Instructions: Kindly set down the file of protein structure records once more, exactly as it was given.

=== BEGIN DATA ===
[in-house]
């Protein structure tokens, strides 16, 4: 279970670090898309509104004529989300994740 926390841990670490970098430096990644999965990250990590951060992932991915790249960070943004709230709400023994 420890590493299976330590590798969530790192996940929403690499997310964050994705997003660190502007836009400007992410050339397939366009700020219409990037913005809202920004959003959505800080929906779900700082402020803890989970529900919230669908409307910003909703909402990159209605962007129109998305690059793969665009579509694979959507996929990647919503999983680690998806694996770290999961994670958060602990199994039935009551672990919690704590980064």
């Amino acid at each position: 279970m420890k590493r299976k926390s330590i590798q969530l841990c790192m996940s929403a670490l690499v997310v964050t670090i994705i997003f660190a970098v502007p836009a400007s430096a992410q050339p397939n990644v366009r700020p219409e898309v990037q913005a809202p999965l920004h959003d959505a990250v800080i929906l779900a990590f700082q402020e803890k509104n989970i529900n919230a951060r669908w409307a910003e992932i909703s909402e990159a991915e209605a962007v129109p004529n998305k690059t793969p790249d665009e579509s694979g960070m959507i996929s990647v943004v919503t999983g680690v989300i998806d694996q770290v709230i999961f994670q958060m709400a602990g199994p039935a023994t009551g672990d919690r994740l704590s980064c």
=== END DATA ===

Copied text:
[in-house]
């Protein structure tokens, strides 16, 4: 279970670090898309509104004529989300994740 926390841990670490970098430096990644999965990250990590951060992932991915790249960070943004709230709400023994 420890590493299976330590590798969530790192996940929403690499997310964050994705997003660190502007836009400007992410050339397939366009700020219409990037913005809202920004959003959505800080929906779900700082402020803890989970529900919230669908409307910003909703909402990159209605962007129109998305690059793969665009579509694979959507996929990647919503999983680690998806694996770290999961994670958060602990199994039935009551672990919690704590980064």
């Amino acid at each position: 279970m420890k590493r299976k926390s330590i590798q969530l841990c790192m996940s929403a670490l690499v997310v964050t670090i994705i997003f660190a970098v502007p836009a400007s430096a992410q050339p397939n990644v366009r700020p219409e898309v990037q913005a809202p999965l920004h959003d959505a990250v800080i929906l779900a990590f700082q402020e803890k509104n989970i529900n919230a951060r669908w409307a910003e992932i909703s909402e990159a991915e209605a962007v129109p004529n998305k690059t793969p790249d665009e579509s694979g960070m959507i996929s990647v943004v919503t999983g680690v989300i998806d694996q770290v709230i999961f994670q958060m709400a602990g199994p039935a023994t009551g672990d919690r994740l704590s980064c």